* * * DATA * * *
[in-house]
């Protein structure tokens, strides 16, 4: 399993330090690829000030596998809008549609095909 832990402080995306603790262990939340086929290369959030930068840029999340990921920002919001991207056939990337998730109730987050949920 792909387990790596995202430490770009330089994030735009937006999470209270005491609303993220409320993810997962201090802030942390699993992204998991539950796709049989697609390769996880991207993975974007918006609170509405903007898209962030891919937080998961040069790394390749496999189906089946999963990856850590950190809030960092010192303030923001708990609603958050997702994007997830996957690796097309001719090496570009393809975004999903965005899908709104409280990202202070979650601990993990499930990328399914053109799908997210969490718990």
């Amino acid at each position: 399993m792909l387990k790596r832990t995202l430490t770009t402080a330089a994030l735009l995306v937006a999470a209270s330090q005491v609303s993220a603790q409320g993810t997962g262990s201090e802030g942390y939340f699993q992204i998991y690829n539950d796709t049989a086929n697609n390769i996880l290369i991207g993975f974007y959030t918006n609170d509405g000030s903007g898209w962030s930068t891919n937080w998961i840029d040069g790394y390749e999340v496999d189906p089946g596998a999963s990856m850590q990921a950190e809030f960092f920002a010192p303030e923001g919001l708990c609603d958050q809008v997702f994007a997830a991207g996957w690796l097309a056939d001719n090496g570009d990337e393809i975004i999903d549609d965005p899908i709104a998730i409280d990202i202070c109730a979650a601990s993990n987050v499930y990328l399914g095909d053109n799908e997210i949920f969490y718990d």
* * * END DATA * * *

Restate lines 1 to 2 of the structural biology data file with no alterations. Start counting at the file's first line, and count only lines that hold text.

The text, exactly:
[in-house]
């Protein structure tokens, strides 16, 4: 399993330090690829000030596998809008549609095909 832990402080995306603790262990939340086929290369959030930068840029999340990921920002919001991207056939990337998730109730987050949920 792909387990790596995202430490770009330089994030735009937006999470209270005491609303993220409320993810997962201090802030942390699993992204998991539950796709049989697609390769996880991207993975974007918006609170509405903007898209962030891919937080998961040069790394390749496999189906089946999963990856850590950190809030960092010192303030923001708990609603958050997702994007997830996957690796097309001719090496570009393809975004999903965005899908709104409280990202202070979650601990993990499930990328399914053109799908997210969490718990």